Food & Drink » Food Review

Big City Coffee

1416 W. Grove St., 208-345-3145, Open seven days, 6 a.m.-6 p.m.

by and

Back in the days when Boise didn't have many after-the-bars-closed dining options, Denny's was destination No. 1 for soaking up a night of bloody Marys and tequila shots. The problem was that one of the best and cheapest menu items was impossible for me to order. I couldn't bring myself to say the words Moons Over My Hammy out loud.

Ditto for the best parts of the Big City menu. At 7:30 a.m. on a recent weekday morning, the IT Guy and I didn't wait in line or hover over some languishing family for a spot. We chose a couple of mismatched chairs at a distressed-wood table in the goldenrod-colored, boho-chic meets country-kitchen Linen District cornerstone cafe and picked from a cornucopia of quiche, steamed eggs, potatoes, waffles and pastries. The IT guy had been patiently craving bacon and eggs since 5 a.m.—he thought we were having breakfast at 6 a.m.; I had said Big City opened at 6 a.m.—and opted for a bagel breakfast sandwich with, damn it, a silly name.

Hungry for something sweet, I espied a waffle with chocolate sauce, bananas and whipped cream with, double damn it, a really silly name. I considered ordering by pointing at the menu, but instead sucked it up and asked for what we wanted by their Big City designations. I ordered a normally named blueberry scone ($2.50), the slightly silly BBC—Bagel, Bacon, Cheese—($5.99) for the IT Guy and, for me: The Monkey Love ($7.99). Sigh.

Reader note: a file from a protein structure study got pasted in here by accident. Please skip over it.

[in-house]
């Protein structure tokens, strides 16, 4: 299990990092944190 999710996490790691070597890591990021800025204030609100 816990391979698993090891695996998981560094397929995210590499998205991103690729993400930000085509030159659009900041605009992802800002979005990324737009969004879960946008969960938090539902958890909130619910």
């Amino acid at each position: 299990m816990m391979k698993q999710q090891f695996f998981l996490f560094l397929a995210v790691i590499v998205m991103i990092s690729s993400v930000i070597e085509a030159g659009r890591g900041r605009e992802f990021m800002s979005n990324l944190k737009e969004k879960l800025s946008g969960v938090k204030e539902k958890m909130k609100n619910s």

Handed a giant, size 48DD green ceramic cup, I stood at the self-serve coffee station, filling it halfway with fresh hot French roast, then topping it off with, oh lord, the shop's Big Titty blend, a not-too-hearty roast from which most of the proceeds go toward the fight against breast cancer. I'm happy the money goes to a good cause but even happier that I didn't have to ask for it by name.

The BBC arrived at the table cold, and a quick warm up in the kitchen sent it to the other temperature extreme. The IT Guy spent the first few minutes taking a bite and then doing the "Hot, hot, hot" open-mouth-sucking-in-air thing people who can't wait for their food to cool do (he had been waiting since well before dawn to eat, so I cut him a little slack). A slice of tangy melted Colby cheese wrapped itself around a large pile of fluffy, seasoned steamed eggs (the eggs at Big City are cooked via an espresso steamer), and several strips of bacon all squished between a moist, chewy bagel.

The two long, thick crisp rectangles of waffle drizzled in a thin layer of chocolate sauce and several slices of fresh banana reminded me of Ben and Jerry's Chunky concoction, and I languished in the indulgence of eating chocolate sauce and whipped cream for breakfast.

At Arby's, I love the signature creamy horseradish on a roast beef sandwich, but I'll do without if no one is with me to ask for extra Horsey sauce on my behalf. And at Red Robin, I bet it's delicious and the name cracks me up, but I've never ordered the Justin Quesadilla. Be that as it may, on any given weekday morning at Big City—I may even brave the weekend rush—I'm willing to fill a big cup with Big Titty and ask for the waffle dish with the simian sobriquet. I've even been practicing: "Monkey love. Monkey love. Monkey love."

—Amy Atkins is trying on a new catch phrase: "Monkey love banana waffle."